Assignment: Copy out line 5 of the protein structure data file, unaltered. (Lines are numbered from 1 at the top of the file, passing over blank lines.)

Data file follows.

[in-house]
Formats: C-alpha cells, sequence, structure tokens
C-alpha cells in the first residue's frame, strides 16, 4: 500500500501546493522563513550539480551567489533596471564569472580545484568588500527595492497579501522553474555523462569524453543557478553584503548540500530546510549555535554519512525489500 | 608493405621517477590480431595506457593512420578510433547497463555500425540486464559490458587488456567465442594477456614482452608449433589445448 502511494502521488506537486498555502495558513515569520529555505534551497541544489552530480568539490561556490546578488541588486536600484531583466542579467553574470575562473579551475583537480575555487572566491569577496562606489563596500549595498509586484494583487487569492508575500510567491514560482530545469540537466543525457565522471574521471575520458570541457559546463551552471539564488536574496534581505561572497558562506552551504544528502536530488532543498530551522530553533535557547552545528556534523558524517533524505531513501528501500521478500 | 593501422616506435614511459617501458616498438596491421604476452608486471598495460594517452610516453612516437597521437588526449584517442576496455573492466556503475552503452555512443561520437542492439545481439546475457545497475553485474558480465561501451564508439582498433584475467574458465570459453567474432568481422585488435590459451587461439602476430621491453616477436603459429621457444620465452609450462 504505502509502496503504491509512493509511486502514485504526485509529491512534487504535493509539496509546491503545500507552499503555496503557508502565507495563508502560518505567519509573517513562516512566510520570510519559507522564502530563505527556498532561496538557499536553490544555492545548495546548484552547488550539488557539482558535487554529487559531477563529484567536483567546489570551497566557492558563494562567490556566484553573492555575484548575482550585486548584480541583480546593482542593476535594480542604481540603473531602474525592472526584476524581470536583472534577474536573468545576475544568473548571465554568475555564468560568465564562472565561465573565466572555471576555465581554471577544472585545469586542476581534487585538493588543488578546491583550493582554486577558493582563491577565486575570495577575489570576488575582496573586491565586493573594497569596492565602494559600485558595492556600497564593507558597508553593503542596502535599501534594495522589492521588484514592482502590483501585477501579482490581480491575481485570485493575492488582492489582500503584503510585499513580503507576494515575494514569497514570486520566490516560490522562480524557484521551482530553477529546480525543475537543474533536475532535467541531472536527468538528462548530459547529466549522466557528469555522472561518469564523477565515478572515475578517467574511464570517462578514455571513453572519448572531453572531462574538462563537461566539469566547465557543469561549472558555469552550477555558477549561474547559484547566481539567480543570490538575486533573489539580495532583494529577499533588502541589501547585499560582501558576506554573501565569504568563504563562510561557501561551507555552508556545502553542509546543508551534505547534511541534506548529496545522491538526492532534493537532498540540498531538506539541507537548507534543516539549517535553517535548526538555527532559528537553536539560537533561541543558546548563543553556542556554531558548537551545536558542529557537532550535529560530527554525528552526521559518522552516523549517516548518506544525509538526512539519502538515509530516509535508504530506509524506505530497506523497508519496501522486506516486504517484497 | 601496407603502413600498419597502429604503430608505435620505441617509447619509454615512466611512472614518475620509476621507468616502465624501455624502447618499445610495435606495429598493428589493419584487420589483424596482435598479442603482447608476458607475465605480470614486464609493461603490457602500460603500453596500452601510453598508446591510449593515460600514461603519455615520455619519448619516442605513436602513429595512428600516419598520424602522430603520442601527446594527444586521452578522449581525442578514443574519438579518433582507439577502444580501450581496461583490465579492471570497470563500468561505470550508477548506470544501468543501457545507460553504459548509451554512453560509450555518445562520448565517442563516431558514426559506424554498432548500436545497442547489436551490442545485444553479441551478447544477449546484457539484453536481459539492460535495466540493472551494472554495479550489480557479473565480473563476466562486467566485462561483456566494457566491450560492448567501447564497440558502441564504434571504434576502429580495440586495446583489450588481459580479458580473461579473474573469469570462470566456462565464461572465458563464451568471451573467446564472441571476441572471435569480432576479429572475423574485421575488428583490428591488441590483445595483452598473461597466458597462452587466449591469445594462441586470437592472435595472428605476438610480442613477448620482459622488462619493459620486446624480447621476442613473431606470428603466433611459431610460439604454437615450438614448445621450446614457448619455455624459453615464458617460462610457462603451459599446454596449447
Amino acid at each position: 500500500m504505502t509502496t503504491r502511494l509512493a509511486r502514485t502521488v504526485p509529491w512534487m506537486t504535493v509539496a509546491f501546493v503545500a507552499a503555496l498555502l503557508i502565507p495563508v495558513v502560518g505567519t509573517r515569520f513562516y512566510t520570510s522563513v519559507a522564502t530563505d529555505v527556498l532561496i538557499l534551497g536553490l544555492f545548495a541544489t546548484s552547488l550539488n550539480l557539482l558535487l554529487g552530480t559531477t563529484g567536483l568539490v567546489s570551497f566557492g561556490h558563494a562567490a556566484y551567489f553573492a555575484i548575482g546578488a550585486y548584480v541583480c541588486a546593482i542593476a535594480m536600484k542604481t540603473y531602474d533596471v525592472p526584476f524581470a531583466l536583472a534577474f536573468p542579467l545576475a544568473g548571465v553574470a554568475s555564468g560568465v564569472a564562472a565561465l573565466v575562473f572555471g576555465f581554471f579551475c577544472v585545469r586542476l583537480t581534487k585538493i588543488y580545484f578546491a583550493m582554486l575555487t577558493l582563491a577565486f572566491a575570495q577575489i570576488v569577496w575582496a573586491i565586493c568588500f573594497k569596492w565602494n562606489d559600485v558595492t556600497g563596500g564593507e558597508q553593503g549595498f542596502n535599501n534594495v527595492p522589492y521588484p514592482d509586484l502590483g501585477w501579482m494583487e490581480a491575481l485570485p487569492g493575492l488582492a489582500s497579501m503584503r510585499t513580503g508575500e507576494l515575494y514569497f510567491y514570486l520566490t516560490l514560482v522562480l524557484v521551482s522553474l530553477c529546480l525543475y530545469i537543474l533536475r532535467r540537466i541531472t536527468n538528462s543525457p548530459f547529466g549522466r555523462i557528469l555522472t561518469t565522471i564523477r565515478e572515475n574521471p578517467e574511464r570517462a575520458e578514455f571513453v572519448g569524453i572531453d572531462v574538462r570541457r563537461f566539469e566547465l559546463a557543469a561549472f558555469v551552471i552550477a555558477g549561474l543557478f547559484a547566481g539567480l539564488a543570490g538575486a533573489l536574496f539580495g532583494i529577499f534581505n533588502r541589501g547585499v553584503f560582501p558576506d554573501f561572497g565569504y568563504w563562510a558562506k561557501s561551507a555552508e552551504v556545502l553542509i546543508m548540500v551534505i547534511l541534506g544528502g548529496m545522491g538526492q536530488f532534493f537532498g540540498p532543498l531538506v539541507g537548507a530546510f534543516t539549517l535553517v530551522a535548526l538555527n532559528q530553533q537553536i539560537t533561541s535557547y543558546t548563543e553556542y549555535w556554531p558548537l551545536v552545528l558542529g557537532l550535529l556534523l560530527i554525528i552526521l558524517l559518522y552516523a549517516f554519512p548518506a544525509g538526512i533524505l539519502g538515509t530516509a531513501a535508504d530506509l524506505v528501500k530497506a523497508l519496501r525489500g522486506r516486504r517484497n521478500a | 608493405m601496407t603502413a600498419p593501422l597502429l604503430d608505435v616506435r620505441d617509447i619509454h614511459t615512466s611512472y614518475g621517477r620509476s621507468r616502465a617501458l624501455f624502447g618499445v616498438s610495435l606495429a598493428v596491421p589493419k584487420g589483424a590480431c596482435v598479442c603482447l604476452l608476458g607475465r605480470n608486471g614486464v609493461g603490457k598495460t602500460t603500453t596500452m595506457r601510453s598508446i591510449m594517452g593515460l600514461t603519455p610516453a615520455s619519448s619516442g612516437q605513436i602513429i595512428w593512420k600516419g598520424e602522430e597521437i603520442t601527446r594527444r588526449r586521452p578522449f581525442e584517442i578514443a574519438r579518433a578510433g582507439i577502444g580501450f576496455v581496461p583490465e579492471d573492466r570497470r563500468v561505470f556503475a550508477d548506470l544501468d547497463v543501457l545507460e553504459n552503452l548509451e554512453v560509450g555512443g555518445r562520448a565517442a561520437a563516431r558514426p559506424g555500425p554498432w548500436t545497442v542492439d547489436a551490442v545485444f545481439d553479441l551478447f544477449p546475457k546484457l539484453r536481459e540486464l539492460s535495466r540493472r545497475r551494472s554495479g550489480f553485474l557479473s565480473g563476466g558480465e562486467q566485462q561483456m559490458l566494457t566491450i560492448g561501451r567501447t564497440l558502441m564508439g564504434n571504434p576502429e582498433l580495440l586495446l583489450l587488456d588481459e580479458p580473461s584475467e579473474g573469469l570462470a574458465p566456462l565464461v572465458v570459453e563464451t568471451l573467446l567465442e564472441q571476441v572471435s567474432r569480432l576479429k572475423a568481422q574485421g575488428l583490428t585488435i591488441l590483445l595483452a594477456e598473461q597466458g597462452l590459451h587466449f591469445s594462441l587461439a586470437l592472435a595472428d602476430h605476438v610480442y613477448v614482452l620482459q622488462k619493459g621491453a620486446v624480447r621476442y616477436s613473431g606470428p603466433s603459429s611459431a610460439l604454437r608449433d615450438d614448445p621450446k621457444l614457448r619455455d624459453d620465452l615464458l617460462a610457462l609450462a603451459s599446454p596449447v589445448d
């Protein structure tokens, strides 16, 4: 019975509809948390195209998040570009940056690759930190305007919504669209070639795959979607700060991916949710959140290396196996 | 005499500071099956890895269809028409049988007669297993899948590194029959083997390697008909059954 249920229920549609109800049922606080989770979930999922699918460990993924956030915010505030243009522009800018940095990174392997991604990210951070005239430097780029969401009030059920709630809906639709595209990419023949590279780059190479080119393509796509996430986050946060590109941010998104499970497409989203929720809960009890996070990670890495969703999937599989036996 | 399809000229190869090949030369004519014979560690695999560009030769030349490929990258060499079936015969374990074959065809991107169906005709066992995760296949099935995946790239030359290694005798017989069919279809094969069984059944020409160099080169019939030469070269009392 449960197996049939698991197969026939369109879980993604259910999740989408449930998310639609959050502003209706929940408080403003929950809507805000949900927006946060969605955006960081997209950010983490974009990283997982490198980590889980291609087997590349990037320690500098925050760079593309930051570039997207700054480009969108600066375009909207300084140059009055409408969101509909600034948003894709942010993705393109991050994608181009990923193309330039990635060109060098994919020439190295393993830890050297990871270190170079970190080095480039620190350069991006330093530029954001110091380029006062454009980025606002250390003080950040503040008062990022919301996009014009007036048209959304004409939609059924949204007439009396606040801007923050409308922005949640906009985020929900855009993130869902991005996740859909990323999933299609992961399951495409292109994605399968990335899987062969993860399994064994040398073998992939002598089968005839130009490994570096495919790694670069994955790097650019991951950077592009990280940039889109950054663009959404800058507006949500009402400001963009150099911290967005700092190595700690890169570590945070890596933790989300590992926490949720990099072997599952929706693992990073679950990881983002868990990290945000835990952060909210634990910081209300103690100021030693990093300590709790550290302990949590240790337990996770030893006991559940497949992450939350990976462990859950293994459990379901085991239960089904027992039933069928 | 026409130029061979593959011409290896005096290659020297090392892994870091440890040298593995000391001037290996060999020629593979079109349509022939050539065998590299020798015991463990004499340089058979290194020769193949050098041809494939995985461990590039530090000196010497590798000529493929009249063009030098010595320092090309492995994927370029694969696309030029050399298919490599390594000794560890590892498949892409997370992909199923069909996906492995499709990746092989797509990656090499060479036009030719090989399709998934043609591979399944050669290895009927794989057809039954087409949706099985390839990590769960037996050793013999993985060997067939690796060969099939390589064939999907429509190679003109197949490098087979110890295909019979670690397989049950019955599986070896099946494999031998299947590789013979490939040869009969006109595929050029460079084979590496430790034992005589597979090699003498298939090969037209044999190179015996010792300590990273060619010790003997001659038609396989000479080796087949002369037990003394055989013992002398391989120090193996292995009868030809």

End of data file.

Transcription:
């Protein structure tokens, strides 16, 4: 019975509809948390195209998040570009940056690759930190305007919504669209070639795959979607700060991916949710959140290396196996 | 005499500071099956890895269809028409049988007669297993899948590194029959083997390697008909059954 249920229920549609109800049922606080989770979930999922699918460990993924956030915010505030243009522009800018940095990174392997991604990210951070005239430097780029969401009030059920709630809906639709595209990419023949590279780059190479080119393509796509996430986050946060590109941010998104499970497409989203929720809960009890996070990670890495969703999937599989036996 | 399809000229190869090949030369004519014979560690695999560009030769030349490929990258060499079936015969374990074959065809991107169906005709066992995760296949099935995946790239030359290694005798017989069919279809094969069984059944020409160099080169019939030469070269009392 449960197996049939698991197969026939369109879980993604259910999740989408449930998310639609959050502003209706929940408080403003929950809507805000949900927006946060969605955006960081997209950010983490974009990283997982490198980590889980291609087997590349990037320690500098925050760079593309930051570039997207700054480009969108600066375009909207300084140059009055409408969101509909600034948003894709942010993705393109991050994608181009990923193309330039990635060109060098994919020439190295393993830890050297990871270190170079970190080095480039620190350069991006330093530029954001110091380029006062454009980025606002250390003080950040503040008062990022919301996009014009007036048209959304004409939609059924949204007439009396606040801007923050409308922005949640906009985020929900855009993130869902991005996740859909990323999933299609992961399951495409292109994605399968990335899987062969993860399994064994040398073998992939002598089968005839130009490994570096495919790694670069994955790097650019991951950077592009990280940039889109950054663009959404800058507006949500009402400001963009150099911290967005700092190595700690890169570590945070890596933790989300590992926490949720990099072997599952929706693992990073679950990881983002868990990290945000835990952060909210634990910081209300103690100021030693990093300590709790550290302990949590240790337990996770030893006991559940497949992450939350990976462990859950293994459990379901085991239960089904027992039933069928 | 026409130029061979593959011409290896005096290659020297090392892994870091440890040298593995000391001037290996060999020629593979079109349509022939050539065998590299020798015991463990004499340089058979290194020769193949050098041809494939995985461990590039530090000196010497590798000529493929009249063009030098010595320092090309492995994927370029694969696309030029050399298919490599390594000794560890590892498949892409997370992909199923069909996906492995499709990746092989797509990656090499060479036009030719090989399709998934043609591979399944050669290895009927794989057809039954087409949706099985390839990590769960037996050793013999993985060997067939690796060969099939390589064939999907429509190679003109197949490098087979110890295909019979670690397989049950019955599986070896099946494999031998299947590789013979490939040869009969006109595929050029460079084979590496430790034992005589597979090699003498298939090969037209044999190179015996010792300590990273060619010790003997001659038609396989000479080796087949002369037990003394055989013992002398391989120090193996292995009868030809």